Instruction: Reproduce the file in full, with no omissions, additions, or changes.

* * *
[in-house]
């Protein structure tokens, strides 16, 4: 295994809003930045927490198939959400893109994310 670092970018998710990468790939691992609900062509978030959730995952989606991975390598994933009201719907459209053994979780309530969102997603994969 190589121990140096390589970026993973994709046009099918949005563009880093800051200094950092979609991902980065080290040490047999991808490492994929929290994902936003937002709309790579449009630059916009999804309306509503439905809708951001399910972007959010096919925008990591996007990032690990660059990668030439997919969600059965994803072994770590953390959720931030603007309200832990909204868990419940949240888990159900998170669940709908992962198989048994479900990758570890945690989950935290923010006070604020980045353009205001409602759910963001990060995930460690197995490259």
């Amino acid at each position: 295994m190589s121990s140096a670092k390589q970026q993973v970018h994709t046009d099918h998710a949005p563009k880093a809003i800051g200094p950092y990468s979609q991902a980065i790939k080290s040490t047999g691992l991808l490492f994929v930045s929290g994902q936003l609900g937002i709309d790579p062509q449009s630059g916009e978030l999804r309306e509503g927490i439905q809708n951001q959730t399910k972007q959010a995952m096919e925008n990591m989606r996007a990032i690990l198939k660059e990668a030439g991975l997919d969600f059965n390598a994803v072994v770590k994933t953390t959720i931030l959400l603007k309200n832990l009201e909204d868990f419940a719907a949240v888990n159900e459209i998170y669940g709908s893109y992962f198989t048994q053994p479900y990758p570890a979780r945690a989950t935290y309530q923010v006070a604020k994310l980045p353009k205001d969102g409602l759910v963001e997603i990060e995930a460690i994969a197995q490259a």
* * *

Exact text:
[in-house]
């Protein structure tokens, strides 16, 4: 295994809003930045927490198939959400893109994310 670092970018998710990468790939691992609900062509978030959730995952989606991975390598994933009201719907459209053994979780309530969102997603994969 190589121990140096390589970026993973994709046009099918949005563009880093800051200094950092979609991902980065080290040490047999991808490492994929929290994902936003937002709309790579449009630059916009999804309306509503439905809708951001399910972007959010096919925008990591996007990032690990660059990668030439997919969600059965994803072994770590953390959720931030603007309200832990909204868990419940949240888990159900998170669940709908992962198989048994479900990758570890945690989950935290923010006070604020980045353009205001409602759910963001990060995930460690197995490259």
């Amino acid at each position: 295994m190589s121990s140096a670092k390589q970026q993973v970018h994709t046009d099918h998710a949005p563009k880093a809003i800051g200094p950092y990468s979609q991902a980065i790939k080290s040490t047999g691992l991808l490492f994929v930045s929290g994902q936003l609900g937002i709309d790579p062509q449009s630059g916009e978030l999804r309306e509503g927490i439905q809708n951001q959730t399910k972007q959010a995952m096919e925008n990591m989606r996007a990032i690990l198939k660059e990668a030439g991975l997919d969600f059965n390598a994803v072994v770590k994933t953390t959720i931030l959400l603007k309200n832990l009201e909204d868990f419940a719907a949240v888990n159900e459209i998170y669940g709908s893109y992962f198989t048994q053994p479900y990758p570890a979780r945690a989950t935290y309530q923010v006070a604020k994310l980045p353009k205001d969102g409602l759910v963001e997603i990060e995930a460690i994969a197995q490259a």